For me this movie is a 10. I really think writers and directors should make more movies like this, instead of writing about lunatics and serial killers.
When an ordinary every-man look-alike to the president is asked to briefly pose as the chief executive, he reluctantly agrees to the put-on. Things get complicated because the real president suffers a debilitating stroke, and the poser is asked to maintain the deception for national security reasons by a corrupt power mongering chief-of-staff.
Kevin Kline does an excellent job as the innocent who finds he is a modern day Mr. Smith going to Washington, encountering scandals and corruption going on at these levels. The shadow-government conspiracy theory is nothing new, but this film utilizes the idea with an optimistic viewpoint, since the lead character chooses to effect positive changes, rather than exploit the situation. Corruption is seen as the exception rather than the rule, and that honest people can remove this blight from the landscape, if only they had the bravery to do so. Certainly this is a wildly idealistic premise, but it works.
Political insiders are the baddies, the rest of us are the good guys, represented by Dave (a great acting performance by Kevin Kline). Ben Kingsley is great as the sincere and benevolent vice president. Sigourney Weaver is wonderful as the ignored first lady who keys into the deception, and Frank Langella is well cast as the plotting diabolical foe of democracy, Bob Alexander. There are several standouts in the supporting cast, as well.
An entertaining "feel good" movie, certainly worth a watch.
The cast is flawless, and the direction is clean. Kevin Kline plays it earnestly and Sigourney Weaver is believable. Frank Langella is a perfect villain. Seeing all the real-life politicos and news-people still make it great fun. I found it very reminiscent of Mr. Smith goes to Washington with Kline doing a great modern Jimmy Stewart. Frank Capra would approve.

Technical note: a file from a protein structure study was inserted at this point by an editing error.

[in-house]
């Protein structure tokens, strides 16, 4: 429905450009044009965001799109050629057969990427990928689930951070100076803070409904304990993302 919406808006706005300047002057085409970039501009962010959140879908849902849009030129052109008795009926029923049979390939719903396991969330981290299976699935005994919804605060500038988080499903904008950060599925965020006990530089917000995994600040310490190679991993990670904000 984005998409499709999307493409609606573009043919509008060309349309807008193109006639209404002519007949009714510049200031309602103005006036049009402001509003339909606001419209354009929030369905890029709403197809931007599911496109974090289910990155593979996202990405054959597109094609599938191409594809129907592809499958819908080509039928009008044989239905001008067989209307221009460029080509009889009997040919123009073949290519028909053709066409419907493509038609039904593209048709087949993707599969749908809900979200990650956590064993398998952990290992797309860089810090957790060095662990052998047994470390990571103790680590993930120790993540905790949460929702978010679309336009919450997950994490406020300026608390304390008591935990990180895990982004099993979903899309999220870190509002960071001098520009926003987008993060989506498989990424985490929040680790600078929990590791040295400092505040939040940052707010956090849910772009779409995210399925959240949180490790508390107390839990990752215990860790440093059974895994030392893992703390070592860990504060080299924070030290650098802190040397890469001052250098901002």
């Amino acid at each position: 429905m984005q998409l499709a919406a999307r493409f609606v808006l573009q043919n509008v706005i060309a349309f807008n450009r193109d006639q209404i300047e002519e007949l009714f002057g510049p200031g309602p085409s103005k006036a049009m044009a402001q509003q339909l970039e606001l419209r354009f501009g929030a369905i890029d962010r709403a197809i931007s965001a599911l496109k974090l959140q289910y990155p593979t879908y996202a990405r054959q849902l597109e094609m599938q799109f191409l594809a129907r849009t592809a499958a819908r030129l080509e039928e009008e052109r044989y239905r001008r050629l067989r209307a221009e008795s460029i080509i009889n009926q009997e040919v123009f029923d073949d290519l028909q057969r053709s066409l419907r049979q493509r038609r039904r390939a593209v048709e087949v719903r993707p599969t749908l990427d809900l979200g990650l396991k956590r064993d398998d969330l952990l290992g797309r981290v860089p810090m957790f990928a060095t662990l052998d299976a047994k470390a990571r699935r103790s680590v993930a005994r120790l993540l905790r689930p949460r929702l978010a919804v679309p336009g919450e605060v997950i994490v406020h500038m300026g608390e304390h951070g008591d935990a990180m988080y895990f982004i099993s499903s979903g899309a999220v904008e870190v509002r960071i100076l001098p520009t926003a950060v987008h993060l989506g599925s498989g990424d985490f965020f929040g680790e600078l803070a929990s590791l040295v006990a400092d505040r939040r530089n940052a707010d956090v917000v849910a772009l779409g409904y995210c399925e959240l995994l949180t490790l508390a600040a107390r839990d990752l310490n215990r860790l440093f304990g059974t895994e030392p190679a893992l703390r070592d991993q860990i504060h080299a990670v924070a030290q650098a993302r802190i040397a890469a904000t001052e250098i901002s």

What a great movie!
If every President was like the person played by Kevin Kline, we would be in beautiful shape.
Sigourney Weaver plays a moving role as the real President's wife, as well as the villain Frank Langella, the White House Chief of Staff. And Ving Rhames is perfect as the stiff Duane Stevenson, the President's personal Secret Service man, who ends up with an impressive comment at the end.
After seeing some of the absurd, horrible, and depressing movies that Hollywood has recently dumped on the American people, this flashback to 1993 was a welcome relief.
Take note, Hollywood, it is okay to have a feel-good movie with a positive ending!
Sigourney Weaver plays the first lady and this is a really good part for her and she delivers quite a conflicted performance. She is angry for her husband's sexual expeditions, but is committed to social justice, especially for children in a day-care center. Doesn't this sound familiar? Remember, this is a 1993 film.
Dave becomes a People President by doing things that benefit them and not the special interests. Dave for President.
A strong cast and a heart warming story provide entertainment value throughout this movie, and Kevin Kline's dual role as the corrupt President and the struggling employment agency owner is another in the long list of examples of his versatility.
"Dave" makes you wish that a dose of common sense could actually enter into the picture in our federal government, but of course that element of the film makes it the biggest fantasy effort of all time. LOL
This is one of the few movies I will watch any time it comes on, and I enjoy it just as much every time I see it.
When I first thought about watching this film with my family I thought it would be some kind of cheap fish out of water movie, but I was so wrong.It was really funny and touching at the end. It tells a story about Dave who becomes president.
The story is exciting but light hearted and a pleasure to watch I would recommend this film to any one who enjoys good quality, feel good movies and any age. The acting is brilliant (Kevin Kline and Sigourney) as the stars put over the fact that they having a good making it as well as the characters. Well done to all who made this and I hope feature views have as much fun watching this film as I did!
Many people say this film is manipulative, but I don't see it, and I'm usually the first one to roll my eyes at something being overdone. The characters were believable, though Kevin Kline easily outshines the others. Playing someone who you have to convince could be the President of the United States is very, very difficult, yet he does it so flawlessly that you really believe that he is the President -- or could be. One of my favorite movies and I've watched it several times and will watch it again in the future. 10 stars for this one!!
It's a well-written satirical screenplay about a government conspiracy that contained a lot of cameos at the time. Kevin Kline gives one of his best performance since his Oscar winning role as Otto from "A Fish Called Wanda" and Frank Langella plays a fantastic corrupted villain. Unlike the 1995 film "The American President"; this movie is full-blown comedy that doesn't take itself serious, but has a very warm heart and message to the film that an average American can make a difference in politics.